I'm a radiation oncologist. I have a list of patients. For each patient, I have

D = dose received (in Gray)

T = date of death or last check-up date

S = status (0=alive, 1=dead)

I have 5 years of observation

My questions are :

  1. How can I compute a 2-year and 5-year survival rate in R ? (Kaplan-Meier, I know I need to use the survival library, but I can't find how to get just a rate in %)
  2. How can I find the threshold dose above wich the survival rate is lowest ?

Thanks for your help !


1 Answer 1


Question 1. Once you have a survfit object for your data, you can interrogate it with the summary() function at any specified times for survival estimates and standard errors. If your time scale is in years, specify summary(survfitObject, times=c(2,5)) to get survival estimates and confidence intervals at 2 and 5 years.

Question 2. Don't do this, as it will be extremely misleading. There are several reasons.

First, looking for thresholds in a continuous predictor is troublesome in general and throws away important information. See this page among many others here dealing with discretizing continuous variables. It's highly unlikely that any threshold you found in your data would replicate in a new data set. It's much better to fit a continuous predictor flexibly, for example with regression splines, and then plot the model estimates as a function of the predictor.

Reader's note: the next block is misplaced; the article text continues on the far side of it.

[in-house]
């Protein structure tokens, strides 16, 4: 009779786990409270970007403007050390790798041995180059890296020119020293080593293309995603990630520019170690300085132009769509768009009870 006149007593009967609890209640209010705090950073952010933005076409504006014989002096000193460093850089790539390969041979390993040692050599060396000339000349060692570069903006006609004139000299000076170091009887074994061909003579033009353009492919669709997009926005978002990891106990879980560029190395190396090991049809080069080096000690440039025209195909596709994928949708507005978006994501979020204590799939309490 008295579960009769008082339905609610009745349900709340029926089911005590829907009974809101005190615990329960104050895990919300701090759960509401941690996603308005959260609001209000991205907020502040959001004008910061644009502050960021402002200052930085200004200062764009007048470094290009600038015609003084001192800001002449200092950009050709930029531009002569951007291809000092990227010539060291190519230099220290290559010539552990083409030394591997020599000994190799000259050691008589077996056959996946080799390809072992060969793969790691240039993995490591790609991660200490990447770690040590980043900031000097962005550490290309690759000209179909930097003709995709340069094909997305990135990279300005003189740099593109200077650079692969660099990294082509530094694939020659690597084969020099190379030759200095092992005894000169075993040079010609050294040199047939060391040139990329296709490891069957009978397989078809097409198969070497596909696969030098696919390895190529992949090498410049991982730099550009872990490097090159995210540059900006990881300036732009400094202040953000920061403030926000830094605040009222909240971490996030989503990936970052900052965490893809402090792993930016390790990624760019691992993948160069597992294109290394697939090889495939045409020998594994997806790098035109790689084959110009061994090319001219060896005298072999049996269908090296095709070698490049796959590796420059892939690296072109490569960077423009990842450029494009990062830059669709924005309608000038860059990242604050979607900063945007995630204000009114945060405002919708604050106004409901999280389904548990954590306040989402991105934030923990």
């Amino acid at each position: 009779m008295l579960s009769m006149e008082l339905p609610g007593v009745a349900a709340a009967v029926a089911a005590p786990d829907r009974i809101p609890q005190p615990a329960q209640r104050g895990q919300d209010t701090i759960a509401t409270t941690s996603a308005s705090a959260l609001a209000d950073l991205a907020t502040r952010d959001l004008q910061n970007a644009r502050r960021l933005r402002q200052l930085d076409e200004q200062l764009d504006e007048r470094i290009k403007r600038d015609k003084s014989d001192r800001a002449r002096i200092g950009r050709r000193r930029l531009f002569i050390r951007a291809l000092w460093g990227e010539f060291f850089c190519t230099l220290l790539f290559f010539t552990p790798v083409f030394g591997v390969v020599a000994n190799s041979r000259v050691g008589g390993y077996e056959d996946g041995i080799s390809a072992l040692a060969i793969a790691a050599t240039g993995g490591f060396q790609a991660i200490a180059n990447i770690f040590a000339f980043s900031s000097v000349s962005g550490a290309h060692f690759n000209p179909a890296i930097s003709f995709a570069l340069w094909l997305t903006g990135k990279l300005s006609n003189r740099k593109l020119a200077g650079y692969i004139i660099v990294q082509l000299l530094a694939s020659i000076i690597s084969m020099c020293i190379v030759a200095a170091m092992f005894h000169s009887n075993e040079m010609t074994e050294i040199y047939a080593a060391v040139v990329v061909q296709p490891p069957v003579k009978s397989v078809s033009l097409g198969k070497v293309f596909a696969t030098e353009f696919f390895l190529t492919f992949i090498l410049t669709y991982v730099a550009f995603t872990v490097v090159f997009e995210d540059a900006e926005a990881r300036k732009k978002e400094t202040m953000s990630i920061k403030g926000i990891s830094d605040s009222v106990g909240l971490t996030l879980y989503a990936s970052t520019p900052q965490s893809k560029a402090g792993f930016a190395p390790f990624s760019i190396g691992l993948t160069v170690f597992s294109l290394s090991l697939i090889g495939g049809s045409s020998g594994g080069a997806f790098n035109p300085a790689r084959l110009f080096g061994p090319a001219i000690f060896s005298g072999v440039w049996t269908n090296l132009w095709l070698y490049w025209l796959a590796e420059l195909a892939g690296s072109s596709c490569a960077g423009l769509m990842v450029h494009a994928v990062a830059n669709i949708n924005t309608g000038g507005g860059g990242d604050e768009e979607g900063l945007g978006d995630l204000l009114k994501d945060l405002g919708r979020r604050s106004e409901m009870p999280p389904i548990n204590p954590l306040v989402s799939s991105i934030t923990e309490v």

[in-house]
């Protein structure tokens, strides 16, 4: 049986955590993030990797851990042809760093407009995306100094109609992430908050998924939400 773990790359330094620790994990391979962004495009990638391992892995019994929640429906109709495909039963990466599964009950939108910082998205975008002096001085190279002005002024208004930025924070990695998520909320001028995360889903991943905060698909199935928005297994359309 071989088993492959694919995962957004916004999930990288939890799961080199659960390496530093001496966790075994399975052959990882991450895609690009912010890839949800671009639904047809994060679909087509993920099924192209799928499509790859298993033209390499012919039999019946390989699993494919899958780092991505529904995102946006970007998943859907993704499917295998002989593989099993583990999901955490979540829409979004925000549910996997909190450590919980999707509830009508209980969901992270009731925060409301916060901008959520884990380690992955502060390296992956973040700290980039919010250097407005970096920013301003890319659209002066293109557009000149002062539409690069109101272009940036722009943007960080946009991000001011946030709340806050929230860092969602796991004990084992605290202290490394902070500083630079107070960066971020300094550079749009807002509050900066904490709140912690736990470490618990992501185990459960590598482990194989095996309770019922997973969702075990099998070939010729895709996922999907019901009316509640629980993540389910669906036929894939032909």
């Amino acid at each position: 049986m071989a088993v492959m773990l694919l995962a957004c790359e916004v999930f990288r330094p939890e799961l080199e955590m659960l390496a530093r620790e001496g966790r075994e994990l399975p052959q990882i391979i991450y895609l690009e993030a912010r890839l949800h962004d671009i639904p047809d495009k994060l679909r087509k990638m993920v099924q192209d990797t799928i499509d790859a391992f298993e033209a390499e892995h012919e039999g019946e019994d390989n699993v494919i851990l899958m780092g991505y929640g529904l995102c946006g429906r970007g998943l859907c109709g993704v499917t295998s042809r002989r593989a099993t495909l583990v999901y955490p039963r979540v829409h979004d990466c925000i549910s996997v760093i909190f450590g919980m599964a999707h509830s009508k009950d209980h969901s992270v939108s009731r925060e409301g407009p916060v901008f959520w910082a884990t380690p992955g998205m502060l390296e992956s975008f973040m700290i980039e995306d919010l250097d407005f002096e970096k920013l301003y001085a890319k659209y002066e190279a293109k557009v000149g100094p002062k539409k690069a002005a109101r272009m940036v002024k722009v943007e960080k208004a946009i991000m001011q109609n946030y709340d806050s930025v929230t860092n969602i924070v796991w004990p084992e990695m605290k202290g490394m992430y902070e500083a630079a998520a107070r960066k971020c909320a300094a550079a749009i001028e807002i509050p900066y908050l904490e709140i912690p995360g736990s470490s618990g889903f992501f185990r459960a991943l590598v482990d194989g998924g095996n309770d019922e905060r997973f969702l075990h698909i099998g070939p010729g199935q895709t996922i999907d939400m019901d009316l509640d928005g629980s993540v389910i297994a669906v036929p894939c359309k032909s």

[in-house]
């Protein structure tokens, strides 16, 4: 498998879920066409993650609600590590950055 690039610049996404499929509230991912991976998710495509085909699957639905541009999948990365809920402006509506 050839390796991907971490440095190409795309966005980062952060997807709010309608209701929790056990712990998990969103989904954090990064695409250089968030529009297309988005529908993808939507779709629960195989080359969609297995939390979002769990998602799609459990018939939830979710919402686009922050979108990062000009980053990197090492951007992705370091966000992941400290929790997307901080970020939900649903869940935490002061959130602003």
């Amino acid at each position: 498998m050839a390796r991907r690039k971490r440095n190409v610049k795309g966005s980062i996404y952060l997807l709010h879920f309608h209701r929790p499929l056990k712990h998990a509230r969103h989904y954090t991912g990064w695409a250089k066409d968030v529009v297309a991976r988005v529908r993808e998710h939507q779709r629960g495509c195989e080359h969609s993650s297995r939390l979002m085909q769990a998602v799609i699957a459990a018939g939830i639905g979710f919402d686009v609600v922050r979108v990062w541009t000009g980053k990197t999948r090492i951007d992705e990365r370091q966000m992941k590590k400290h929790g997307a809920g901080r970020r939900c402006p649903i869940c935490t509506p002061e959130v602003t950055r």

Second, Cox models have a tendency toward omitted-variable bias. Leaving out any outcome-associated covariate tends to bias the results of the analysis, even if the omitted predictor is uncorrelated with the included predictors.

Third, in your case the radiation doses are almost certainly correlated with other survival-related covariates. Think about how you choose the doses you plan and how patient choice means that the received dose will not always be what you planned. Both of those choices (yours and the patients') are typically based on other outcome-associated characteristics. That confounding of clinical characteristics with the received dose will make results based on received dose alone almost impossible to interpret.


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